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Embodied Energy in Buildings

It’s been a while since you’ve heard anything from us at Energy Literacy, but rest assured, our minds are still on energy issues.  Lately, we’ve been spending a lot of time thinking about methodologies for doing reasonably accurate whole-picture energy audits using limited data (Think Saul’s energy project, but for any scale).  Working with something as complex as the total set of energy flows through the city of San Francisco, for example, we’re bound to rack up all kinds of uncertainty in our estimates.  We’re convinced, however, that these calculations are still helpful, even if only to determine the relative orders of magnitude of sources of energy consumption.  Just these ballpark estimates can have a remarkable effect on policy conversations, directing focus towards the lowest-hanging fruit and dispelling arguments that have little long-term relevancy.

In that vein, today we talk about the embodied energy of buildings, a topic which is understood [...]

nationmaster.com energy database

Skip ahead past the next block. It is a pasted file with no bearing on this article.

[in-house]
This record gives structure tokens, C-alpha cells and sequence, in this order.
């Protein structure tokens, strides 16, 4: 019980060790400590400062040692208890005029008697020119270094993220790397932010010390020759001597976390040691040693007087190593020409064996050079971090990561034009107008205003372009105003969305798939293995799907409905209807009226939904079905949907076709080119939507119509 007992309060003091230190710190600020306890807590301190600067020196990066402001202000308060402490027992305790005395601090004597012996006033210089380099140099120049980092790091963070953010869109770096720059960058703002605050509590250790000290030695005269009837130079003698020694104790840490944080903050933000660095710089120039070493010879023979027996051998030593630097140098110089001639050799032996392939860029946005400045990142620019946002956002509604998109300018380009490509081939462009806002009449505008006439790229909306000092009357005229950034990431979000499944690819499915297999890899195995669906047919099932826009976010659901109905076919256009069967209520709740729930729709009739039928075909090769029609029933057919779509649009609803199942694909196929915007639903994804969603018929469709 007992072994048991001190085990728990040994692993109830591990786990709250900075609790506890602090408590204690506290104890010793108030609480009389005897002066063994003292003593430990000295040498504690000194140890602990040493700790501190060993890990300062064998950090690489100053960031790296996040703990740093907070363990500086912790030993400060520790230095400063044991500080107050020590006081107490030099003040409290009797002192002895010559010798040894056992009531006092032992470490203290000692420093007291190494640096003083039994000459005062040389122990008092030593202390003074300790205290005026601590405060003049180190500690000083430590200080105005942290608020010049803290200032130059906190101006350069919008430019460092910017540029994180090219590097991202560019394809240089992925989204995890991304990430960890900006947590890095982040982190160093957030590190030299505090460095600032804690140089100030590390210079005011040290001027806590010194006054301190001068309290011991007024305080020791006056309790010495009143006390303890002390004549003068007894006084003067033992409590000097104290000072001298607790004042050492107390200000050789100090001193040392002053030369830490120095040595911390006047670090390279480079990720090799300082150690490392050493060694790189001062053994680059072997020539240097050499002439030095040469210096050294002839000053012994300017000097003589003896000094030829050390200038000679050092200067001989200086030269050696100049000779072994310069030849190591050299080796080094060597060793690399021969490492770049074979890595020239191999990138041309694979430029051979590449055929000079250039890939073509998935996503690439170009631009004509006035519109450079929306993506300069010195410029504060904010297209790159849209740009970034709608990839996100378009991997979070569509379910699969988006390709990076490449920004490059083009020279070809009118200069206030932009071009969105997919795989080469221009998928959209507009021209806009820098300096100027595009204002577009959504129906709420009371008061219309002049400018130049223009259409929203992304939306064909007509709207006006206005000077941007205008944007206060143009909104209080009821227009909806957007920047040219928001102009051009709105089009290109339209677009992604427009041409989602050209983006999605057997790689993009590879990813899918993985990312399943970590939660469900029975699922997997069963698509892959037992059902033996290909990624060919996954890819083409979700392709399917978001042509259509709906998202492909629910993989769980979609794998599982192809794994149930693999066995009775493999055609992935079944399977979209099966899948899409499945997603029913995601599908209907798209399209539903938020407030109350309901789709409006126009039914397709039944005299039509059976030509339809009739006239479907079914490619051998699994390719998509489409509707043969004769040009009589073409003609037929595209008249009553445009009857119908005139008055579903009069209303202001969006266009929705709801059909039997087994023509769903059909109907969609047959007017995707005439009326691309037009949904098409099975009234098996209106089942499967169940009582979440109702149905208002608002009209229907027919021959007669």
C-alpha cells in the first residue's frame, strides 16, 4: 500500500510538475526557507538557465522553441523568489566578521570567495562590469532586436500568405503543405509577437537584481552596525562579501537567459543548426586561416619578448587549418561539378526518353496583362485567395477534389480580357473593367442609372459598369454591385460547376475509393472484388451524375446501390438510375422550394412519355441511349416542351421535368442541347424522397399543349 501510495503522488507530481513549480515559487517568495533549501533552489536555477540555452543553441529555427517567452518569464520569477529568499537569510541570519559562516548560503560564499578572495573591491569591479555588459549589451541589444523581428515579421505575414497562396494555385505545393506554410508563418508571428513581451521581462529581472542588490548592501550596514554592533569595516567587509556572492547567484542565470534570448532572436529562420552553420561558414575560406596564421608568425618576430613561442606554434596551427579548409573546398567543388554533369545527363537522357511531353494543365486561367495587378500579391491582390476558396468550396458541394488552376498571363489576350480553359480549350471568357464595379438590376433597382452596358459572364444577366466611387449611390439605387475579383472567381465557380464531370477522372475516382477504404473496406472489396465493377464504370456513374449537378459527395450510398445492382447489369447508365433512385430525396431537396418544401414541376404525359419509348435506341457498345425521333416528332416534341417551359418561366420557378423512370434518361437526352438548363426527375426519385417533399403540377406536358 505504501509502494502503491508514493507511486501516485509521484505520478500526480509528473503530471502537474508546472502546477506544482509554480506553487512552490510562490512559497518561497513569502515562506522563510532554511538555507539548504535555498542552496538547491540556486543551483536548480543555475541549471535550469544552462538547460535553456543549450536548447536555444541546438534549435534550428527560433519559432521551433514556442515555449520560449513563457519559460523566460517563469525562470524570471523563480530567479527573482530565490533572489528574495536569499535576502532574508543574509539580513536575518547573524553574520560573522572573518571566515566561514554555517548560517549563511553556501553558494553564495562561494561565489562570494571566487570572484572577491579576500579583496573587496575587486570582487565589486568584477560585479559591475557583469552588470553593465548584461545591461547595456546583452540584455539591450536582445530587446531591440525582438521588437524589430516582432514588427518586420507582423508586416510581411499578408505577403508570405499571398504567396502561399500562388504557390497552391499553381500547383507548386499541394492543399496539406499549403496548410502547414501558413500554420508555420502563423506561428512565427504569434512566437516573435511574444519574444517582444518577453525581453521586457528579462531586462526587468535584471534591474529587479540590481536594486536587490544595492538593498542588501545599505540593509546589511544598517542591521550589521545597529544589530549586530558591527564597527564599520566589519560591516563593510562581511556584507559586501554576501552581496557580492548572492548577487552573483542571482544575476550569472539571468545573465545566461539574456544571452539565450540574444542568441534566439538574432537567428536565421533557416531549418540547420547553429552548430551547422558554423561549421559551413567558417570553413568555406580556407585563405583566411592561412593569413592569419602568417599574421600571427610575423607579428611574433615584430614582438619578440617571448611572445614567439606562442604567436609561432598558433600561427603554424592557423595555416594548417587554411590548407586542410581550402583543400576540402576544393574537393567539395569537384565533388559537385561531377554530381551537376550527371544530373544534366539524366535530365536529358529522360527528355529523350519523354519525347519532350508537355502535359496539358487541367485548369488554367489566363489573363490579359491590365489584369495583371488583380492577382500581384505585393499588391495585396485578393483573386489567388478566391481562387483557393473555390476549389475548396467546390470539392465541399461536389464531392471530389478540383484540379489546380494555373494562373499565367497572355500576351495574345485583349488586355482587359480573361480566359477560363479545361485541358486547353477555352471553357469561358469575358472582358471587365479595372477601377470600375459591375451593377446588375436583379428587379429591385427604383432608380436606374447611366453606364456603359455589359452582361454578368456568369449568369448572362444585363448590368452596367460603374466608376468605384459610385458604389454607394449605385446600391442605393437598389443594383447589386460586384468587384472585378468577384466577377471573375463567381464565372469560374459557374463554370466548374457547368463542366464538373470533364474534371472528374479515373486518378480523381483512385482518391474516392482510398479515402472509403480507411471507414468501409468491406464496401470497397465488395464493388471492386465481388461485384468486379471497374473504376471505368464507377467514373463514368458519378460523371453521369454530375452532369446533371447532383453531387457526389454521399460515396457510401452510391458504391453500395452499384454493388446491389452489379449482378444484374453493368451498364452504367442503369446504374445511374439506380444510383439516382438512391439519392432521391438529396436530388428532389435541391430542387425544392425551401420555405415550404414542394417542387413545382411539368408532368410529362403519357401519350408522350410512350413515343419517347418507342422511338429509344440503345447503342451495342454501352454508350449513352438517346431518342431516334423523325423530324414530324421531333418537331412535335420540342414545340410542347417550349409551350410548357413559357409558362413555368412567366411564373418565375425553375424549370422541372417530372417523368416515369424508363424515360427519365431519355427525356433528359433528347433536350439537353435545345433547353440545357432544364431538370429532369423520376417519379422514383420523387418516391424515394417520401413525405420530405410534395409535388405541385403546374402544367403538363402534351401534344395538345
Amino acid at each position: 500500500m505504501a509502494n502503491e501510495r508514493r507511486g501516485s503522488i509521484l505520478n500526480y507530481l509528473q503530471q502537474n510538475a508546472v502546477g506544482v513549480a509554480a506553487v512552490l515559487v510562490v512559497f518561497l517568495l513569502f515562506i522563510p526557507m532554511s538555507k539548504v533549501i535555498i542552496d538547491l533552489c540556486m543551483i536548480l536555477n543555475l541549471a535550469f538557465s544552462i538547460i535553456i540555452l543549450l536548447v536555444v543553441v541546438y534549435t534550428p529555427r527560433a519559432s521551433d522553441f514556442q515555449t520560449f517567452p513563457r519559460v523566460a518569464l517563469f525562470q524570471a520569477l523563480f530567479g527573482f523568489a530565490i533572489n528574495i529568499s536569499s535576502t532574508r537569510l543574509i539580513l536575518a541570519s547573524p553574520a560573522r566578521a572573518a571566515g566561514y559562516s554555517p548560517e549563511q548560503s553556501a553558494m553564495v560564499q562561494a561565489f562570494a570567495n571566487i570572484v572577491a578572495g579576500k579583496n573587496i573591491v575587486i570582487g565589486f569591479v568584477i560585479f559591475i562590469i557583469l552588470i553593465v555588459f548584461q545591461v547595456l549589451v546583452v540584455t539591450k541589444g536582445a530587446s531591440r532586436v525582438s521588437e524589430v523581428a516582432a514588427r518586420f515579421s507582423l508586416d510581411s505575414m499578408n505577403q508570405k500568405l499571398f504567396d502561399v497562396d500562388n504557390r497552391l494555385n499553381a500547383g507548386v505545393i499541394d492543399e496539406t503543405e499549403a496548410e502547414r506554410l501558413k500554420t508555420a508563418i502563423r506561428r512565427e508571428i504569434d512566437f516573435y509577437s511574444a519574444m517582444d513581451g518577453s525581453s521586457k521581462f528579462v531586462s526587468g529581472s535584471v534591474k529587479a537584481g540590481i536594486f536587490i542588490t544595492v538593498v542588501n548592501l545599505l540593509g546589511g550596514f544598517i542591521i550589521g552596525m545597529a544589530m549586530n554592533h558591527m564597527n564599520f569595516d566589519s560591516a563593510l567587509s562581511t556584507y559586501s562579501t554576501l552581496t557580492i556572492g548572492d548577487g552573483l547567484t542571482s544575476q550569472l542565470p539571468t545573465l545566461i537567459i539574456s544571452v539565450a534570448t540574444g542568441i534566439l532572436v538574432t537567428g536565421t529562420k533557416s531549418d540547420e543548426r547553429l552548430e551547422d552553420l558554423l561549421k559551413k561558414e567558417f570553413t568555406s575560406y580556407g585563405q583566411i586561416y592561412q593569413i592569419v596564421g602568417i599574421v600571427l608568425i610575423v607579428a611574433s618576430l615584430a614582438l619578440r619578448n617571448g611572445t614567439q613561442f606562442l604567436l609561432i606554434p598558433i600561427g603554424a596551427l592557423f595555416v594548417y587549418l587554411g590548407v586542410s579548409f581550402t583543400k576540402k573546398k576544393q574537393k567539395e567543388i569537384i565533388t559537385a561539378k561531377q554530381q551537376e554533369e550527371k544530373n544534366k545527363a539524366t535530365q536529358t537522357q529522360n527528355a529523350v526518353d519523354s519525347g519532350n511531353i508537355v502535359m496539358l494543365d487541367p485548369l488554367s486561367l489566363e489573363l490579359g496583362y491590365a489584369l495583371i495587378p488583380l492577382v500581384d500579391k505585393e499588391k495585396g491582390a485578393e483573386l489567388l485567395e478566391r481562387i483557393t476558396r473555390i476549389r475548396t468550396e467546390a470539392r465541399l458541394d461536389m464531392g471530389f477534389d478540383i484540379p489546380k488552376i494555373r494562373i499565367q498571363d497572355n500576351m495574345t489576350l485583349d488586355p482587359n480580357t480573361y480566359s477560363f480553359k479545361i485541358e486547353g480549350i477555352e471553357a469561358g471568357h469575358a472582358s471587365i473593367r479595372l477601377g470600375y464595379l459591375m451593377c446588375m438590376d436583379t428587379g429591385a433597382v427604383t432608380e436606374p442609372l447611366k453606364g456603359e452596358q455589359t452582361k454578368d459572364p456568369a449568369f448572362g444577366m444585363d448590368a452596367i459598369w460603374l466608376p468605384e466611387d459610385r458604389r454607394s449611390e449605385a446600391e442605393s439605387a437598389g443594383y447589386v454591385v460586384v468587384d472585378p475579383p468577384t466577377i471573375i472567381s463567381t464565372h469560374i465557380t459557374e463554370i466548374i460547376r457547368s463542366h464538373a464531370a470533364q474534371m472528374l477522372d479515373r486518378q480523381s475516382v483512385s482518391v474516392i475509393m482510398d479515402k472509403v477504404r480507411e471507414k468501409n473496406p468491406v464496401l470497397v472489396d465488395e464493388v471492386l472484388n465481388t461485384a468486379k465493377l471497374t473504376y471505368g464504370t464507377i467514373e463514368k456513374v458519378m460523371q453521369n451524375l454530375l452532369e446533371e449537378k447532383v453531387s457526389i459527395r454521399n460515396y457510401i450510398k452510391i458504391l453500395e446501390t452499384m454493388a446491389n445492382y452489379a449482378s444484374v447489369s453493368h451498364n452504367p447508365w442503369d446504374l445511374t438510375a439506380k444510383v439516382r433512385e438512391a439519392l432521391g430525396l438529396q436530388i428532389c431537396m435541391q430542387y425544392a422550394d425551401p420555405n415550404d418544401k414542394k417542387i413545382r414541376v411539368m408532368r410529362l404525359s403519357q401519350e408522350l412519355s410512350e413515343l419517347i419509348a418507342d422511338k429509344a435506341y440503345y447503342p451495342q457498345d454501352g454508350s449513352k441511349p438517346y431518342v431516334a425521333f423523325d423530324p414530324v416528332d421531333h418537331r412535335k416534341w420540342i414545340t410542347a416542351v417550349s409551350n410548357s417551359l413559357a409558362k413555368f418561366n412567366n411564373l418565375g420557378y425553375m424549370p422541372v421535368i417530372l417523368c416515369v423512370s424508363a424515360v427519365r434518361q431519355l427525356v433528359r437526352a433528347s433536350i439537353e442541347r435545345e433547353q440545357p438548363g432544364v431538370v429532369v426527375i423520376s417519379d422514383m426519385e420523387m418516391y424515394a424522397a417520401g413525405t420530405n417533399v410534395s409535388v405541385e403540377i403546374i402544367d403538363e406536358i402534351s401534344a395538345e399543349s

This site seems to have good statistics, good basic graphing functionality, and listed sources, quite comprehensive.

I was surprised that China produced almost 1/2 of the world’s coal in 2005:



United Nations Energy Statistics Database

The Energy Statistics Database contains comprehensive energy statistics on the production, trade, conversion and final consumption of primary and secondary; conventional and non-conventional; and new and renewable sources of energy. The Energy Statistics dataset, covering the period from 1990 on, is available at UNdata. For data prior to 1990, please refer to http://unstats.un.org/unsd/energy/edbase.htm.


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